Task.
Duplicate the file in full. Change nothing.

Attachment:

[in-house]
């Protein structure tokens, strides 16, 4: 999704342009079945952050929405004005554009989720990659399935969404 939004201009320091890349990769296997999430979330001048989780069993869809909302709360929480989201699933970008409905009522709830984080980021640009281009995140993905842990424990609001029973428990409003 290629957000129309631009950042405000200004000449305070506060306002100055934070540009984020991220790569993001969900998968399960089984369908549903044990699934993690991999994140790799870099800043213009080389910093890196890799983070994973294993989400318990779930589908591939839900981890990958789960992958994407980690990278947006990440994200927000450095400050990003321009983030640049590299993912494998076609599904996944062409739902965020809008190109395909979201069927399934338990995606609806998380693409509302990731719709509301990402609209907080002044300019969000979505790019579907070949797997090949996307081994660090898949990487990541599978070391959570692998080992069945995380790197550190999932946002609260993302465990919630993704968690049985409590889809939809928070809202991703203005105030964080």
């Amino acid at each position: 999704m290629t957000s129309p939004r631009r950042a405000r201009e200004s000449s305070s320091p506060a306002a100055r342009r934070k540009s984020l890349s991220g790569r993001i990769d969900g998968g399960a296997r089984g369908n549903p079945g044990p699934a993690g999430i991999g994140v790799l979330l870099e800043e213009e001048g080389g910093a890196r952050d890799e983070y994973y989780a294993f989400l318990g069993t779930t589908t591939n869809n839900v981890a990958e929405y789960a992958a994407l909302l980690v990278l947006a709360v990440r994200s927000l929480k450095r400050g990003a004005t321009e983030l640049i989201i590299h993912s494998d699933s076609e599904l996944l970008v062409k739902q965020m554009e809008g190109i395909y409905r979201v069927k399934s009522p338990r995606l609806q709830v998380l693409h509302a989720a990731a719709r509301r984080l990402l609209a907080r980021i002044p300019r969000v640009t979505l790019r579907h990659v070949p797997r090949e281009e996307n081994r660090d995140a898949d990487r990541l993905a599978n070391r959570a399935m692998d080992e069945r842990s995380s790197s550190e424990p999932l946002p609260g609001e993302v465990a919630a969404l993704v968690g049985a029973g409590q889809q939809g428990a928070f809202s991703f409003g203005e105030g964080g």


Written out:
[in-house]
């Protein structure tokens, strides 16, 4: 999704342009079945952050929405004005554009989720990659399935969404 939004201009320091890349990769296997999430979330001048989780069993869809909302709360929480989201699933970008409905009522709830984080980021640009281009995140993905842990424990609001029973428990409003 290629957000129309631009950042405000200004000449305070506060306002100055934070540009984020991220790569993001969900998968399960089984369908549903044990699934993690991999994140790799870099800043213009080389910093890196890799983070994973294993989400318990779930589908591939839900981890990958789960992958994407980690990278947006990440994200927000450095400050990003321009983030640049590299993912494998076609599904996944062409739902965020809008190109395909979201069927399934338990995606609806998380693409509302990731719709509301990402609209907080002044300019969000979505790019579907070949797997090949996307081994660090898949990487990541599978070391959570692998080992069945995380790197550190999932946002609260993302465990919630993704968690049985409590889809939809928070809202991703203005105030964080």
């Amino acid at each position: 999704m290629t957000s129309p939004r631009r950042a405000r201009e200004s000449s305070s320091p506060a306002a100055r342009r934070k540009s984020l890349s991220g790569r993001i990769d969900g998968g399960a296997r089984g369908n549903p079945g044990p699934a993690g999430i991999g994140v790799l979330l870099e800043e213009e001048g080389g910093a890196r952050d890799e983070y994973y989780a294993f989400l318990g069993t779930t589908t591939n869809n839900v981890a990958e929405y789960a992958a994407l909302l980690v990278l947006a709360v990440r994200s927000l929480k450095r400050g990003a004005t321009e983030l640049i989201i590299h993912s494998d699933s076609e599904l996944l970008v062409k739902q965020m554009e809008g190109i395909y409905r979201v069927k399934s009522p338990r995606l609806q709830v998380l693409h509302a989720a990731a719709r509301r984080l990402l609209a907080r980021i002044p300019r969000v640009t979505l790019r579907h990659v070949p797997r090949e281009e996307n081994r660090d995140a898949d990487r990541l993905a599978n070391r959570a399935m692998d080992e069945r842990s995380s790197s550190e424990p999932l946002p609260g609001e993302v465990a919630a969404l993704v968690g049985a029973g409590q889809q939809g428990a928070f809202s991703f409003g203005e105030g964080g």